Stocks finished lower on Thursday after the Trump administration said it would impose tariffs on steel and aluminum imports from Canada, Mexico and the European Union.
Intel (INTC) is just about the undisputed leader in many chipmaking lines but a very profitable business unit is seeing some increased pressure. Intel's server CPU business is facing tougher competition than it has seen in years. A big reason for this: The traction AMD (AMD) is seeing for its Epyc server CPU line, which has landed the backing of several top-tier server OEMs and cloud giants. A new server design win with Cisco Systems (CSCO) showcases both Epyc's OEM traction and competitive strengths: Cisco's Epyc-powered servers deliver far more processing power density than its existing Intel-powered server lines, thanks in part to the flexibility of the Epyc platform. Intel still has a lot of competitive strengths of its own in this battle. However, AMD only needs to gain a moderate amount of share for its server revenue to shoot higher. And at current levels, such a revenue surge might not be fully priced into AMD's stock.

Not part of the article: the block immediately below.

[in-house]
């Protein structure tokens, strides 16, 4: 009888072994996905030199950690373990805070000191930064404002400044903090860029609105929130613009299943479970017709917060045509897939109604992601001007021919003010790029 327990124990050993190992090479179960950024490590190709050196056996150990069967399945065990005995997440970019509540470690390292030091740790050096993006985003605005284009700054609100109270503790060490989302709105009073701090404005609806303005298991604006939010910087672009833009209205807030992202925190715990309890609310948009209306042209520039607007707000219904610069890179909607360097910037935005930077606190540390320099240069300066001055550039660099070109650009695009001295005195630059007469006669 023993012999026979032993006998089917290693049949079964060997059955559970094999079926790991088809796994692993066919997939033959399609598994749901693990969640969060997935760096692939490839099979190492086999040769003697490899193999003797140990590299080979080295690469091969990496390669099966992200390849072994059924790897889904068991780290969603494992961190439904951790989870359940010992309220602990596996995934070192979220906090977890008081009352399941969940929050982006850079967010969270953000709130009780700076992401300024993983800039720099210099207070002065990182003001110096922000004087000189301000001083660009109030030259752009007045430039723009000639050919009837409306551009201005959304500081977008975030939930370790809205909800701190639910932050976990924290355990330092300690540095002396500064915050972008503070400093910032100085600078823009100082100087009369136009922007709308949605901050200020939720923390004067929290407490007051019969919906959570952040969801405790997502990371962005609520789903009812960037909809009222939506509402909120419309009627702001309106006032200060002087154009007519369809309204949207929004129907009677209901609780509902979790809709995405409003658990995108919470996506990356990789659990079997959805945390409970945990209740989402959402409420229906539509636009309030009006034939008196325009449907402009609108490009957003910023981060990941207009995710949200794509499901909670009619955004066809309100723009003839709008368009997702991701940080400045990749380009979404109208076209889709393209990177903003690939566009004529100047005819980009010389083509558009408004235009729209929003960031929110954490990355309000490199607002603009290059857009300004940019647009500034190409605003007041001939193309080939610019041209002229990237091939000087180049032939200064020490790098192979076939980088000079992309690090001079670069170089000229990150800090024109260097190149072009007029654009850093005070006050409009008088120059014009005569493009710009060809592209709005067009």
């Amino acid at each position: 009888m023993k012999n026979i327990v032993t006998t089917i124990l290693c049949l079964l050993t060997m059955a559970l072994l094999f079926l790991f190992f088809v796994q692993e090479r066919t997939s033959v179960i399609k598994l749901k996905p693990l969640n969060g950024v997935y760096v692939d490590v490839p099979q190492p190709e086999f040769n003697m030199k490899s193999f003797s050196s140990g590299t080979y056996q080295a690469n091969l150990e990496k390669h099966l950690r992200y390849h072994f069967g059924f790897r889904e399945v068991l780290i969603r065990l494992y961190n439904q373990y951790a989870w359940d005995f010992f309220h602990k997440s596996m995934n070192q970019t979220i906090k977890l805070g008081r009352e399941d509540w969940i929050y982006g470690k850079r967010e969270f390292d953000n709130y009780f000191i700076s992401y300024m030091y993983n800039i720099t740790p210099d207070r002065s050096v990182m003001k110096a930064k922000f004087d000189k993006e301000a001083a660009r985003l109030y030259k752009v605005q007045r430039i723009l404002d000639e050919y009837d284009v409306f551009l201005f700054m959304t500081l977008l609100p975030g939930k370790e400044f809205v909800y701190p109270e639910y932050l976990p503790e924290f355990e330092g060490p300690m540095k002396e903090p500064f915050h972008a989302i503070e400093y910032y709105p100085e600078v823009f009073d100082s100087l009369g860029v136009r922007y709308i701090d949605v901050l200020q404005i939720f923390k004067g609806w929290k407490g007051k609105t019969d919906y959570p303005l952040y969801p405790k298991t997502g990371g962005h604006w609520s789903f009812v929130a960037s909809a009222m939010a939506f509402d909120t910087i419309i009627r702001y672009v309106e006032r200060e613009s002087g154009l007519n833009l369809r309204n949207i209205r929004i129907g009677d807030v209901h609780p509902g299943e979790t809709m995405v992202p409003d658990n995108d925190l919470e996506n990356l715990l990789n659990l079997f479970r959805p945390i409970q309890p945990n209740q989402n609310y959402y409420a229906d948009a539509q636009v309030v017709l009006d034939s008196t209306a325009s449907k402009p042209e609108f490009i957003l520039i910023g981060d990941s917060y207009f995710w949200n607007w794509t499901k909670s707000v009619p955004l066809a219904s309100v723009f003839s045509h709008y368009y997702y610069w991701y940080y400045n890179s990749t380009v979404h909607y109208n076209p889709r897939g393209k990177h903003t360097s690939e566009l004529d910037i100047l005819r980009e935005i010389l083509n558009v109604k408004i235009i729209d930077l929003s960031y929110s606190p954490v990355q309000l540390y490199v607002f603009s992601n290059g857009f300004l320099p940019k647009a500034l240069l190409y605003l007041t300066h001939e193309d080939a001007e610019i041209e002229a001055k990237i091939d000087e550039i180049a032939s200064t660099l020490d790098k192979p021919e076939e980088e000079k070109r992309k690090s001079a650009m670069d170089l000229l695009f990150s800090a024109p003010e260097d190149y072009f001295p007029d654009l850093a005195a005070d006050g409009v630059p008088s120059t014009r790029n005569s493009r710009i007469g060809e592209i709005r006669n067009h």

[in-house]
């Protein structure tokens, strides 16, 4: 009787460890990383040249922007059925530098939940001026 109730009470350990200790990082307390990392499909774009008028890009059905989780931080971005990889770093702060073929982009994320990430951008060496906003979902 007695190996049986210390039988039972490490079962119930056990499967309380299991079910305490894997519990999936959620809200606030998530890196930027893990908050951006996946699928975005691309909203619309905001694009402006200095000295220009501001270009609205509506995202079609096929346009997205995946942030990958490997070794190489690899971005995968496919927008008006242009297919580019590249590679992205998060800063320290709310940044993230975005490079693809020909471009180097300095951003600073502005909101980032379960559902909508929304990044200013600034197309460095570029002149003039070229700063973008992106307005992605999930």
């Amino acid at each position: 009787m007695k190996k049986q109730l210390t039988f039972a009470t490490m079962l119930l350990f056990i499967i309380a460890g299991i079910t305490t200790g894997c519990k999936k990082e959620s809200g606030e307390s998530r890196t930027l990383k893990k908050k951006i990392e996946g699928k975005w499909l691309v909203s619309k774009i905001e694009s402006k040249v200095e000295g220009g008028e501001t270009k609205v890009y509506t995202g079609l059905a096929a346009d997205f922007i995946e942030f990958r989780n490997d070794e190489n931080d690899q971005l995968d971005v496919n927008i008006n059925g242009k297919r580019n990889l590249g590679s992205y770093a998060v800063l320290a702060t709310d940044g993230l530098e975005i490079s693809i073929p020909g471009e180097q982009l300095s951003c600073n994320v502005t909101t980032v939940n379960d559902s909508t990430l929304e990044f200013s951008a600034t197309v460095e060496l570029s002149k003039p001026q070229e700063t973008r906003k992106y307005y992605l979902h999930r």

Next stop divestiture. That at least seems to be the fate for Greyhound, the bus company owned by U.K.-based transportation outfit FirstGroup plc. FirstGroup said Thursday that is has launched a review of its Greyhound business as the transport group's CEO steps down after the group swung into a loss for the full year. FirstGroup, which also has bus and rail operations in the U.K. and school bus services in the U.S., earlier this year rejected two takeover offers from Apollo Capital Management (APO) , saying the bids undervalued the company. A sale of Greyhound is "just one potential course of action we will review amongst others," FirstGroup spokesperson Stuart Butchers told The Deal, TheStreet's sister publication, but no options have been ruled in or out.
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Photo of the day: Robust gains at Tiffany
TheStreet's resident chartist Bruce Kamich digs into the charts on 181-year-old Tiffany & Co. (TIF) , the jewelry chain that has rocketed about 25% year-to-date and recently posted solid Q1 earnings a week ago. The jewelry giant bypassed analyst expectations, posting strong earnings. In the U.S., it saw net sales rise 9% to $425 million. While the U.S. is still Tiffany's strongest market, Asia is quickly gaining. Is it enough to power more gains? Kamich has the read. Read More
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